LYNN — Two years after a housing study identified major improvements needed, the city is making slow but steady progress, according to the Lynn Housing Authority & Neighborhood Development (LHAND).
“It can take as long as 15 years to make things happen,” said Jeff Weeden, LHAND’s planning and development manager. “It may take until 2026 before we see big, positive changes. It requires many people working behind the scenes before a vision turns into something you can see.”
Weeden updated the Impact Lynn Housing Committee Wednesday on 19 goals, including improving Lynn’s older housing stock, encouraging single-family homeowners to take advantage of grants and loans to update their houses, advancing ride sharing, and bike lanes, and attracting developers willing to invest in the city.
Weeden cited an earlier housing market study completed in 2003 to identify pockets of the city in need of a facelift, such as the lower Washington Street-Sagamore Hill neighborhood, bounded by Washington Street, the Lynnway, Lynn Shore Drive, Nahant and Broad streets. Today, several developments are underway, he said.
“There’s Gateway North with 71 units and Fran’s Place that will have 27 market-rate condominiums, “he said. “That whole corridor is completely changed from five years ago.”
Today, planners are focused on the Oakville-Minot neighborhood at Western Avenue, Minot, Summer, Oakville and Bennett streets.
The other successes, Weeden said, is the city’s older housing stock is seeing an improvement, primarily because LHAND has grants and loans for renovations, as well as cash to delead homes.
“These programs are making a difference and that’s very tangible,” he said.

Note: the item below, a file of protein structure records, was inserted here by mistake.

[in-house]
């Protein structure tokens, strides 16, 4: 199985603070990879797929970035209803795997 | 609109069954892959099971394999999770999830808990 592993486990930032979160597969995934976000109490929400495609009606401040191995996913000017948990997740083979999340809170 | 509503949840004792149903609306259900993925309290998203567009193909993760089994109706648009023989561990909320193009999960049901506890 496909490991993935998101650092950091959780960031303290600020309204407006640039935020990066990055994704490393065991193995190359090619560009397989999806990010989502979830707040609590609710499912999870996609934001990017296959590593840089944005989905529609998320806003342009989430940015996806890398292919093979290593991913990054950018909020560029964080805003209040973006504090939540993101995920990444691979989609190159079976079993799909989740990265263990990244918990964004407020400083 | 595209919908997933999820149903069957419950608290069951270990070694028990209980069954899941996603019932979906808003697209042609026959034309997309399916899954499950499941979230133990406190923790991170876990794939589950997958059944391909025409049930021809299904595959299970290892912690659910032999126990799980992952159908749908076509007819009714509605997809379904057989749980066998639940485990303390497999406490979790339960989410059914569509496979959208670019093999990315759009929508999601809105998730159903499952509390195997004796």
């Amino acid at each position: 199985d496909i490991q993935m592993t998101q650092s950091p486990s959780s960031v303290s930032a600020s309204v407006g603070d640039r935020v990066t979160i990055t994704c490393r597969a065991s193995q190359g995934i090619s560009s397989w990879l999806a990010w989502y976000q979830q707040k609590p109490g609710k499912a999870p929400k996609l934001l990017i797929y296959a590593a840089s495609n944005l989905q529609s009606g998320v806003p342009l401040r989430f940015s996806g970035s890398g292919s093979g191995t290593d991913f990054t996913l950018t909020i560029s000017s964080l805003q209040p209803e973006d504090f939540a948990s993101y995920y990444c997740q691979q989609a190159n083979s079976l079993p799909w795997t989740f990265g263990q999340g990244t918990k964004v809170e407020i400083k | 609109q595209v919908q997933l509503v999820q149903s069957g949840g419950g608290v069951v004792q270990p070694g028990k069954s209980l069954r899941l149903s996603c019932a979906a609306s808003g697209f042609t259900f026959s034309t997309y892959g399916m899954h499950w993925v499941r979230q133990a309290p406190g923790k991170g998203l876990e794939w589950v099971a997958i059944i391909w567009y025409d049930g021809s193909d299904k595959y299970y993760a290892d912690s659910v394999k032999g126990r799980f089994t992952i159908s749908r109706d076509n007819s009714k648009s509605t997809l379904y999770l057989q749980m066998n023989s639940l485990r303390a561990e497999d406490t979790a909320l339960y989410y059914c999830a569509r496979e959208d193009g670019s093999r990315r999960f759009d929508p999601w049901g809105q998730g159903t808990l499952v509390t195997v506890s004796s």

LHAND offers loans of up to $15,000 at a 3 percent interest rate to rehabilitate existing dwellings; handicapped owner-occupants are eligible for a $15,000 deferred loan at 0 percent to make properties handicap accessible; seniors who own and occupy a single-family home are eligible for a deferred $15,000 loan at 0 percent for repairs.
In addition, up to $8,000 is offered to owner-occupants and investor-owners for deleading.
From July 1, 2015 through the end of 2017, the most recent data available, LHAND provided assistance to 84 families, totaling $542,620. During the same period, 87 homes were deleaded.
Joseph Mulligan, a fellow at MassDevelopment, the state’s economic development agency, who is working to improve the downtown, said out-of-town developers have been meeting with city officials on the prospect of building in Lynn. He declined to provide names.
City Councilor Peter Capano said the city has been working with General Electric Co., which owns as many as 100 acres of vacant land, to sell the parcels for housing.
“GE sold the parcel to make way for the Market Basket on Western Avenue and we are not done yet,” he said.
On the issue of homelessness, it’s unclear how well the city is doing, according to Andrew Gilroy, centralized assessment coordinator at Lynn Economic Opportunity (LEO), an anti-poverty agency.
Thirty youth have been identified as homeless, along with three dozen seniors, he said. Since LEO lacks data from previous years, he’s not sure if the city is making progress.